This species prefers to live at medium altitudes, avoiding hot lowlands and high altitudes. It feeds primarily on larger insects, plundering colonies of other social insects, honey from honeybee colonies, and also tree sap.

 

 

Asian giant hornet, Shivapuri-Nagarjun National Park, Kathmandu Valley, Nepal. (Photo copyright © by Kaj Halberg)

 

 

 

This digger wasp, possibly of the family Crabronidae, has sedated a grasshopper by injecting poison into its body. Now the wasp is bringing its victim to its nesting hole, where it will lay eggs on its body. When the wasp larvae hatch, they feed on the grasshopper, which by then will still be alive. – Tumlingtar, Arun Valley, eastern Nepal. (Photos copyright © by Kaj Halberg)

 

 

 

Unidentified insect, Bandipur, central Nepal. (Photo copyright © by Kaj Halberg)

 

 

 

Opisthopora True earthworms
As their name implies, earthworms are a group of animals that live underground. They comprise about 6,000 species, at present divided into 23 families. They occur across most of the globe, where suitable soil exists.

 

 

Following heavy rain, I came across hundreds of earthworms, up to 30 cm long, near Magingoth, Langtang National Park, central Nepal. (Photos copyright © by Kaj Halberg)

 

 

 

Hirudinea Leeches
Leeches are parasitic or predatory worms, comprising about 680 species, of which the majority, c. 480 species, live in freshwater, about 100 live in saltwater, and about 100 are terrestrial. Most species are found in tropical and subtropical areas worldwide, with a few species in temperate regions.

The name of the subclass Hirudinea is derived from the Latin hirudo, the classical word for leeches.

These are among the most hated animals in the Himalaya, where several species live in grass and other vegetation up to an altitude of about 3,500 m. When a leech senses the carbon dioxide, expired by a warm-blooded animal, including humans, it will stretch out and try to attach its sucking pad to the skin of the animal. If undisturbed, it then sucks blood for several hours and grows to several times its original size. Then it releases its grip, fall to the ground, and wander off to lay eggs in the forest.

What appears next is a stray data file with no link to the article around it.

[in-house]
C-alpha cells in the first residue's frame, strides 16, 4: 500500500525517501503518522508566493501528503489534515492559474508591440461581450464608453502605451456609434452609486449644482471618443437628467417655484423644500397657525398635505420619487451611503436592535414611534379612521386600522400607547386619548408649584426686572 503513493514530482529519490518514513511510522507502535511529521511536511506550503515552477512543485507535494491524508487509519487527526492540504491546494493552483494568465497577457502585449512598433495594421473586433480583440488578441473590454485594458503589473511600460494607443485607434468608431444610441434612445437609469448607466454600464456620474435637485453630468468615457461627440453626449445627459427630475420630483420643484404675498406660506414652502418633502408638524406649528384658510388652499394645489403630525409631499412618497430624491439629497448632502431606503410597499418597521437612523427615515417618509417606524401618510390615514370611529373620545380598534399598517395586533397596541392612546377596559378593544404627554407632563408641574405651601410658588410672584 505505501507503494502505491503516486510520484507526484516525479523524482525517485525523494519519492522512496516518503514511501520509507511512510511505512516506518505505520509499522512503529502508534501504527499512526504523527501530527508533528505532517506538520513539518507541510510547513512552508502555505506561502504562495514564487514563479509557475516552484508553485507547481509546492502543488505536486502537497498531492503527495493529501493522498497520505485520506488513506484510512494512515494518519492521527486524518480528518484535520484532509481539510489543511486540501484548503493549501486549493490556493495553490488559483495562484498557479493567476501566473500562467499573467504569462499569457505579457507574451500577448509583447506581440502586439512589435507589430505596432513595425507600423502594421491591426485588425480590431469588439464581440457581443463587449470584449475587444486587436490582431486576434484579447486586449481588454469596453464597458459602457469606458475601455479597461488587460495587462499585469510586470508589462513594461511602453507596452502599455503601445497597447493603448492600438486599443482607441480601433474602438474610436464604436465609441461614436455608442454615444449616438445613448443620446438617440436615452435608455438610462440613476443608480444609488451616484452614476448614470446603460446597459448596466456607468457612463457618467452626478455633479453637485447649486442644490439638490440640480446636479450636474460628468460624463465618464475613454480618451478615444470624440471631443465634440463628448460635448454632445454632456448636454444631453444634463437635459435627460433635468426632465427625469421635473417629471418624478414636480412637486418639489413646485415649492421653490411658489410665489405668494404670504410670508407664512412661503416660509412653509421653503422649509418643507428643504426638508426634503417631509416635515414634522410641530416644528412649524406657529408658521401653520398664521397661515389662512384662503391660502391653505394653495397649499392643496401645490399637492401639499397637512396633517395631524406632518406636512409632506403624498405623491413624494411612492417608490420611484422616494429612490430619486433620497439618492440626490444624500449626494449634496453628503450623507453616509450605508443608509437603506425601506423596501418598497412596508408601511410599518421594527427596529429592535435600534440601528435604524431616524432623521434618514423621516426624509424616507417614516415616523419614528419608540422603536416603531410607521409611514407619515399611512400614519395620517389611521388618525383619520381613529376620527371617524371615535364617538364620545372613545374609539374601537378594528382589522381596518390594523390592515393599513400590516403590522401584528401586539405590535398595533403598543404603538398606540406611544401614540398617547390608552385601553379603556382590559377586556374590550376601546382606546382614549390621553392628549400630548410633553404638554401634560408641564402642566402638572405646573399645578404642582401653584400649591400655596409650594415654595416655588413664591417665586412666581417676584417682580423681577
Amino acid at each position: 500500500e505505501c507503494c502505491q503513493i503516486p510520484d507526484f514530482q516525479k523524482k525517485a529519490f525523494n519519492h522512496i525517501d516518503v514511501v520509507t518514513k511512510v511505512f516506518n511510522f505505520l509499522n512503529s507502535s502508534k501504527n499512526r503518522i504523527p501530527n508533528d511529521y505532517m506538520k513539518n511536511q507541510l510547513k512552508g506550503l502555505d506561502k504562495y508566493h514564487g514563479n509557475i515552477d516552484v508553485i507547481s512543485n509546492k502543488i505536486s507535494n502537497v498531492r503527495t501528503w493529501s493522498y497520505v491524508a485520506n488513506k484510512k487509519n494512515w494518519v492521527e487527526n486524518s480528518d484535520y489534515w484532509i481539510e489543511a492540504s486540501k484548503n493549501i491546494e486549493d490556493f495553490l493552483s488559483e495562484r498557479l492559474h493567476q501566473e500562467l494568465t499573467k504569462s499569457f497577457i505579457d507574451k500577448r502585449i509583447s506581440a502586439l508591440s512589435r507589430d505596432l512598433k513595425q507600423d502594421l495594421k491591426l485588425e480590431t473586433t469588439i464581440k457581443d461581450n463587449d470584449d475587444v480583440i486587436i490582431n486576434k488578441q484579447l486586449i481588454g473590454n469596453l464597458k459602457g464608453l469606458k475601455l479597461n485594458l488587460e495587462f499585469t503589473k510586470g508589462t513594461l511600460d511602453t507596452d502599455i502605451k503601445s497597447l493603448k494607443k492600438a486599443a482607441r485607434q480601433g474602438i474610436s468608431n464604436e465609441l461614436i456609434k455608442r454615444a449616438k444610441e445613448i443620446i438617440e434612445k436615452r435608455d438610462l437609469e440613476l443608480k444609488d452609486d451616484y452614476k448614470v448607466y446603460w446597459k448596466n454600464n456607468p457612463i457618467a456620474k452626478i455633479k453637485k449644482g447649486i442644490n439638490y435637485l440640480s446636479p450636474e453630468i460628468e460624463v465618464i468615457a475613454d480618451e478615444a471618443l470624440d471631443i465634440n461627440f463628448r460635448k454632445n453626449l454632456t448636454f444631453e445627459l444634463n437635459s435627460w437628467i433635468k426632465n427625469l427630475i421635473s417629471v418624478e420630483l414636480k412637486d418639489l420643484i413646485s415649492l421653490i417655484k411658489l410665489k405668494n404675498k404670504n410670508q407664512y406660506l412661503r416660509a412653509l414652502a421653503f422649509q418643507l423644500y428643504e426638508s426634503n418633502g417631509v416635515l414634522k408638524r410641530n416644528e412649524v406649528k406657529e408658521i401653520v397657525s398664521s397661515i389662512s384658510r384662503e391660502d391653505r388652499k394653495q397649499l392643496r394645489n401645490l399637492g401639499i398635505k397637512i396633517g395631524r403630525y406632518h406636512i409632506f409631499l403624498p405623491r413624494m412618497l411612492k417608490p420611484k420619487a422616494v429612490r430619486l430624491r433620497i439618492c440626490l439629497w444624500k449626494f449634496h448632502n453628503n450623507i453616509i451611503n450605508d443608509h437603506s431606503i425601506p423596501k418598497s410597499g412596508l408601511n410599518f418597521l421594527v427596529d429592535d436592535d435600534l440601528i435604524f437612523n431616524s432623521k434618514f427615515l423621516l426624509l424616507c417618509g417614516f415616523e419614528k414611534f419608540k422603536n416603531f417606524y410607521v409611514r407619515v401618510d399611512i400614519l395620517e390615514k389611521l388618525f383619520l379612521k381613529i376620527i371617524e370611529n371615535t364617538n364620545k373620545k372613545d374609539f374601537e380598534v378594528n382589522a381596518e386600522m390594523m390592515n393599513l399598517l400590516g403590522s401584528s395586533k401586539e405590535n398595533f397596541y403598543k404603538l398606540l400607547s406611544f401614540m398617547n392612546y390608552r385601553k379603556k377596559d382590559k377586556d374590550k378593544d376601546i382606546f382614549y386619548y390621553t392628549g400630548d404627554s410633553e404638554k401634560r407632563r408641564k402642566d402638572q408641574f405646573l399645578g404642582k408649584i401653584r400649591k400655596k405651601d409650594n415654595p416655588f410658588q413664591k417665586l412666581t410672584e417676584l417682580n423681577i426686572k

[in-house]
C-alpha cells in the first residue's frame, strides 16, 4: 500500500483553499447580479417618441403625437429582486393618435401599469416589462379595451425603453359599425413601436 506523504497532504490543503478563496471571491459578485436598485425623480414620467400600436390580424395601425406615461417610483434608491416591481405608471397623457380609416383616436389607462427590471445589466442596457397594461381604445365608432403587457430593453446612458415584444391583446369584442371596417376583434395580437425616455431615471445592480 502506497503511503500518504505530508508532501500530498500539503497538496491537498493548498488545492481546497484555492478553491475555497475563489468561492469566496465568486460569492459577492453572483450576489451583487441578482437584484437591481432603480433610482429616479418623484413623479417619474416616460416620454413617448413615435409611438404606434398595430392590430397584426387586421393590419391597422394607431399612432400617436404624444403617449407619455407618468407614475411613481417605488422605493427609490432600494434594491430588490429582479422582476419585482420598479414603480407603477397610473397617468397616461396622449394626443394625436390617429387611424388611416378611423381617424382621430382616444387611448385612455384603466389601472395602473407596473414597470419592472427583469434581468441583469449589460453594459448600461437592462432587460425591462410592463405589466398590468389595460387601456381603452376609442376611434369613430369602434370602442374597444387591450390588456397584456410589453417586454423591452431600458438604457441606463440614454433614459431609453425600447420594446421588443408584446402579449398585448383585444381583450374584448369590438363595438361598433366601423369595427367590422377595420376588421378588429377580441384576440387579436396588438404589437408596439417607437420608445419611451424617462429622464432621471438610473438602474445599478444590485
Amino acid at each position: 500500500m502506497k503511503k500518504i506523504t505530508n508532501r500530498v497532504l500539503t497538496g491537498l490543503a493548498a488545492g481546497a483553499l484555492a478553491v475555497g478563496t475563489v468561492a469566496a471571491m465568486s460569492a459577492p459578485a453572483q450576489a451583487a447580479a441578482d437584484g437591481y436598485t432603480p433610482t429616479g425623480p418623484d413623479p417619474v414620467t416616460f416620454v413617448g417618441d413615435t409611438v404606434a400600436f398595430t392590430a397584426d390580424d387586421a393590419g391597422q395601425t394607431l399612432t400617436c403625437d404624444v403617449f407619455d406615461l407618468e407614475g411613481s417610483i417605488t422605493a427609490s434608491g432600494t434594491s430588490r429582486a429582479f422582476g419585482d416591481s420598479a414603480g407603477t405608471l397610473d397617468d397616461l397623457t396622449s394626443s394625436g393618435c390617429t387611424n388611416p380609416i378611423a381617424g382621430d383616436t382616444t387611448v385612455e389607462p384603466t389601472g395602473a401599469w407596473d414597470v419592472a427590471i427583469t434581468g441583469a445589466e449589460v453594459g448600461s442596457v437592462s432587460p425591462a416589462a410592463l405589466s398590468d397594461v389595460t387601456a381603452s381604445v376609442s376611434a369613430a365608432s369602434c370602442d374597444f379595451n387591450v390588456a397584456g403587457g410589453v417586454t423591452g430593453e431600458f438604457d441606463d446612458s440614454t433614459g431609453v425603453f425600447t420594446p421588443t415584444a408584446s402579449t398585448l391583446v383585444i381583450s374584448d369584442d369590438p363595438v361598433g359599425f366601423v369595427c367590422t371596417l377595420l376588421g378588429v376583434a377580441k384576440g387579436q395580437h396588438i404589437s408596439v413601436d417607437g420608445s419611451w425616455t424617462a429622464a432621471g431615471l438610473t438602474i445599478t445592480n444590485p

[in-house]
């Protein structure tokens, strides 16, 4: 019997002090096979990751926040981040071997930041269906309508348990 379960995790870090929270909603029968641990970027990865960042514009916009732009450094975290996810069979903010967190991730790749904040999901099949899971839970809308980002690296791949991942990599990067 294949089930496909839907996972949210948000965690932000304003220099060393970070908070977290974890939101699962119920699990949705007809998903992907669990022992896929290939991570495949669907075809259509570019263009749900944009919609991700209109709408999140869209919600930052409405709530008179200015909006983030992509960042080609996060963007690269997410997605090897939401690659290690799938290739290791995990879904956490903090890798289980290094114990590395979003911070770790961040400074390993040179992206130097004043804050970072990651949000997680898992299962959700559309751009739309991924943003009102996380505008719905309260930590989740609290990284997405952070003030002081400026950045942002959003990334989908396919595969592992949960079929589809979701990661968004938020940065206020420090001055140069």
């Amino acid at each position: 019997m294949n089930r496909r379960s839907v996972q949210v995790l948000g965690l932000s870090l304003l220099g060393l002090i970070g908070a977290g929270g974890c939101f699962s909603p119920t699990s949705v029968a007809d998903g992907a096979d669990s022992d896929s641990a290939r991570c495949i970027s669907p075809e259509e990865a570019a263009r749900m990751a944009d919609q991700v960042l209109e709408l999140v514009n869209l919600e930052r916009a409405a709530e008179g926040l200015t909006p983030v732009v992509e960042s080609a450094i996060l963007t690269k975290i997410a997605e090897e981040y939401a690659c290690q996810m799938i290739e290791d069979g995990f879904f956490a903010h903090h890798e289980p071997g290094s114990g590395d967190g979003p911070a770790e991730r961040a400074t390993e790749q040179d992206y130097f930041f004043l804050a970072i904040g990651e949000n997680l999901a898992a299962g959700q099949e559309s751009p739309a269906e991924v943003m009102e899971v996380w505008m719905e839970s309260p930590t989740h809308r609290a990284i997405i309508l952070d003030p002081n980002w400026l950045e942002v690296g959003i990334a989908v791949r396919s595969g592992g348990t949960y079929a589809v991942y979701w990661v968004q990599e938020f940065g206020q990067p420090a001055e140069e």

The wound from a leech bite bleeds copiously for some time, but, apart from itching irritatingly, the bite is harmless to people.

 

 

Leeches sense their ‘prey’ from the emitted carbon dioxide from the body. In these pictures, leeches are stretching out towards my companions’ fingers, near Tashigaon, Arun Valley, eastern Nepal (top), and near Chipling, Helambu, central Nepal. (Photos copyright © by Kaj Halberg)

 

 

 

Mycetozoa Slime mold
For a long time, it was assumed that slime mold were a type of fungi. Today, however, most authorities regard them as animals, as they are able to creep about in their young stage.

 

 

A bright orange species of slime mold, growing on a tree stump, Phele, Ghunsa Valley, eastern Nepal. (Photos copyright © by Kaj Halberg)

 

 

 

(Uploaded November 2020)

 

(Latest update September 2022)